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Last Updated on September 13, 2019, by eNotes Editorial. Word Count: 337

Jürgen Moltmann’s The Crucified God is an expositional book on the doctrine of the Messiah and the crucifixion. Moltmann expounds in detail on the ideas of Christ’s divinity and the suffering he experienced as a man on Earth; he also tackles the difficult doctrinal ideas of why Jesus needed to...

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Jürgen Moltmann’s The Crucified God is an expositional book on the doctrine of the Messiah and the crucifixion. Moltmann expounds in detail on the ideas of Christ’s divinity and the suffering he experienced as a man on Earth; he also tackles the difficult doctrinal ideas of why Jesus needed to suffer and die, as well as why it was vital that he be resurrected, in spite of the fact that his sacrifice paid for the sins of all mankind.

Moltmann wrote this work in the early 1970s, which was around the heyday of spiritualism and mysticism, in general leading to a departure from traditional Christian faith in America and throughout the world. It is this climate, which argued that Jesus was simply a good moral teacher, that he wished to combat. The “moral teacher” supposition is a common thread throughout the millennia since Christ’s arrival and death. Moltmann wanted to make it clear with this work that the doctrine of Jesus’s dual humanity and divinity was still very much true.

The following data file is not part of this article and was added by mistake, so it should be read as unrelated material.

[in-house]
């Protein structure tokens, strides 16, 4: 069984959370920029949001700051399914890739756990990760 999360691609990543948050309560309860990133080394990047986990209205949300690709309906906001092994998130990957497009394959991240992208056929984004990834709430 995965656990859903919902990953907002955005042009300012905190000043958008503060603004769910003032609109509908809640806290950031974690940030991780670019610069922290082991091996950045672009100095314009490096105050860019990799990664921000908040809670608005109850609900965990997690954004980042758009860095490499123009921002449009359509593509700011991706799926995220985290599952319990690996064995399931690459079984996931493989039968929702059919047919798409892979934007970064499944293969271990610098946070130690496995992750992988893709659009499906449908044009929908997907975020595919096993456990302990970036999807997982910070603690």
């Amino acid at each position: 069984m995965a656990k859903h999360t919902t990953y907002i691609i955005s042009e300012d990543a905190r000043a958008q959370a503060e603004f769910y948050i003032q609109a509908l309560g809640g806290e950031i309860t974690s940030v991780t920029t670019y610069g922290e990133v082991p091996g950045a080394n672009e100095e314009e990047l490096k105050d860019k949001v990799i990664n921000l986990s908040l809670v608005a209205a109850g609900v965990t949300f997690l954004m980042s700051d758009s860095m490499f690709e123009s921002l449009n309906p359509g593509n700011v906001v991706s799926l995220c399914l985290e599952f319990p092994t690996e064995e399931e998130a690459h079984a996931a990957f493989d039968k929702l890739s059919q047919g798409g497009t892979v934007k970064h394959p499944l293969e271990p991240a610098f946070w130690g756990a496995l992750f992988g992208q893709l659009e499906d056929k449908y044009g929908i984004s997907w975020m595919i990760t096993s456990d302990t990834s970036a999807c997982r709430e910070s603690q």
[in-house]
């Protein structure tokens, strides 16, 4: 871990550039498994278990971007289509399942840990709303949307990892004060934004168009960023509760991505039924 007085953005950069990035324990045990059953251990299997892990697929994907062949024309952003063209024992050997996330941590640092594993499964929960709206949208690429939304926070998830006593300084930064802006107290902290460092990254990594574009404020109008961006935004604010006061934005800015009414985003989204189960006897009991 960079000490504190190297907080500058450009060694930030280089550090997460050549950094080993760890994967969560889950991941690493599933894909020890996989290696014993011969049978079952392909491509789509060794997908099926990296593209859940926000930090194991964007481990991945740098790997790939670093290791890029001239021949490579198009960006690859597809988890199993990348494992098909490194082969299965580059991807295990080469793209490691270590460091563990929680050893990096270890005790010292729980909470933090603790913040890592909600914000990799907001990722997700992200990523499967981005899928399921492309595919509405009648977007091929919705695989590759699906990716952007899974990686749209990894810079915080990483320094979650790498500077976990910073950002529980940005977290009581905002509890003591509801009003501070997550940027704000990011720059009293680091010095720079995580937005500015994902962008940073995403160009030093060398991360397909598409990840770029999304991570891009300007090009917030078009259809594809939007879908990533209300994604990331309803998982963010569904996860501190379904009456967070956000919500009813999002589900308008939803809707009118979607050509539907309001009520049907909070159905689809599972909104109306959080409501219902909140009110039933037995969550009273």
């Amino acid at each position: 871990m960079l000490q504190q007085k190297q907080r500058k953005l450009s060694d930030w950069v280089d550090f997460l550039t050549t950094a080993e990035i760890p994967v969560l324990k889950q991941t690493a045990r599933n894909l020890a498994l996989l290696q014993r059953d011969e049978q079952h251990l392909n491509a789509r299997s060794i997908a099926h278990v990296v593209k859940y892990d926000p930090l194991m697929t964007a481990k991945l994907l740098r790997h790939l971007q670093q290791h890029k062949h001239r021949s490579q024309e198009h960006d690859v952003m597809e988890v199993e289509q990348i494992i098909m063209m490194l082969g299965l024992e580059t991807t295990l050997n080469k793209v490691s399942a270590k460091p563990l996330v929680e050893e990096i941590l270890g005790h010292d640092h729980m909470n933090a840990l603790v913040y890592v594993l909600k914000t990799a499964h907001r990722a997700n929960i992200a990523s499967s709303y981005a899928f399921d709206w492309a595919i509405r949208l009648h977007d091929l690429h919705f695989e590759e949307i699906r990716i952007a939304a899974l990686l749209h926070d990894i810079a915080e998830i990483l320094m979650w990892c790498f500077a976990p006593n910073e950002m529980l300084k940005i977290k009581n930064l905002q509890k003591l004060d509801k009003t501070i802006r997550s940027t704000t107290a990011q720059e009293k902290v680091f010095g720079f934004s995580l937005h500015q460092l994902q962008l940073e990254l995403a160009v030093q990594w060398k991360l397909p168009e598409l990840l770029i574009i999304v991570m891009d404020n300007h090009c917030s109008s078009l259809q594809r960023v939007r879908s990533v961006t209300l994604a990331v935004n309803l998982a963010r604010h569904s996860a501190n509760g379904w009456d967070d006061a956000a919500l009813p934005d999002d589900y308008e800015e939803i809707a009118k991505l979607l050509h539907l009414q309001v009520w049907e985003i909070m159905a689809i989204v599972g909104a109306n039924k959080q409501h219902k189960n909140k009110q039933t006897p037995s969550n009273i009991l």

The historical era in which he wrote this book had a tendency towards spiritualism and even satanism—the “satanic panic” was beginning to spread around America in this time. Additionally, drug use was becoming more prevalent, and “spiritual experiences” were highly sought after. Therefore, Moltmann wanted to make an argument against both sides that said Jesus was either not fully human (therefore looking for a more spiritual explanation) or not fully divine (therefore rejecting the Godhood and power of his sacrifice).

The doctrine presented in this work is still fundamental to Christian truths, and Moltmann believes that there will always be false teachers who wish to decry religion in various ways. Moltmann uses this work in particular as an opportunity to clarify whom Jesus was and what the importance of his sacrifice was. He is also using this work to explore the definition of God’s chosen Messiah and the need for him to suffer all the evils that may befall humanity.

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